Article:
Is there any research/study/survey/database that tried to quantify how many online courses/videos/audio lectures/other educational materials have been removed due to accessibility laws such as the Americans With Disabilities Act of 1990 (mirror)?

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    Truly interactive online courses are so much newer than the ADA that I doubt many have been removed. What's at risk is material developed for other purposes that could be made freely available for non-credit study, but that can't be made available "because ADA." Example: I record my lectures and make "narrated slides" available to my students. I can do that provided I have no hearing-impaired students in the class. What I cannot do is put my courses on the public web for anyone to use. – Bob Brown Mar 20 '17 at 20:55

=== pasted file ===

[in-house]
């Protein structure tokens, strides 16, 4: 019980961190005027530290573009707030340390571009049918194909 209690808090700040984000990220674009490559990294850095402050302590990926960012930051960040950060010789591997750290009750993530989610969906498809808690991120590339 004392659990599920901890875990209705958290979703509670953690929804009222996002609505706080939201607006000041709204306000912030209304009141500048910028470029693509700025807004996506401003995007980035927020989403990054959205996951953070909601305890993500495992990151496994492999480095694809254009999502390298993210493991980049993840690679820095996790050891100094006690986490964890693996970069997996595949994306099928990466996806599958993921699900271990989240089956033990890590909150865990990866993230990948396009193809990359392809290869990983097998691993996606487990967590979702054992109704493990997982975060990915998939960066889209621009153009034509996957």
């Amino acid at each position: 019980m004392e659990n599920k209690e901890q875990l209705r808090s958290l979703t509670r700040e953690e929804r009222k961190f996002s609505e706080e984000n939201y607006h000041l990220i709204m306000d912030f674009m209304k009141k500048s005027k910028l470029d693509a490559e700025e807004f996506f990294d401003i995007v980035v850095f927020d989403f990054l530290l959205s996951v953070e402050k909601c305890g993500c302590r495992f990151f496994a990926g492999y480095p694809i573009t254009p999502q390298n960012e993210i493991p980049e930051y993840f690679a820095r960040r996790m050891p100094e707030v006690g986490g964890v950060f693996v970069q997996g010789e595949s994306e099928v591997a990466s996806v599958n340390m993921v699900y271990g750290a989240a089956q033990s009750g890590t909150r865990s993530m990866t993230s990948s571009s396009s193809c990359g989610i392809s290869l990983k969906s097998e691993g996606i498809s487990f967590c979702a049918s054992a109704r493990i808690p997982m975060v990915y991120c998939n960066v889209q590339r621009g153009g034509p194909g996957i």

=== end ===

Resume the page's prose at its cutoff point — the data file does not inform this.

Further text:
• @BobBrown, I don't understand why you cannot put your courses on the public web for anyone to use (supposing for the moment that you have no students in your course needing accommodation...), especially if the material has no larger official status. – paul garrett Mar 21 '17 at 14:16
  • @paulgarrett Every slide has the school logo. Removing the logos and regenerating the video file is less work than captioning, but still more work than I am willing to do. – Bob Brown Mar 21 '17 at 14:27

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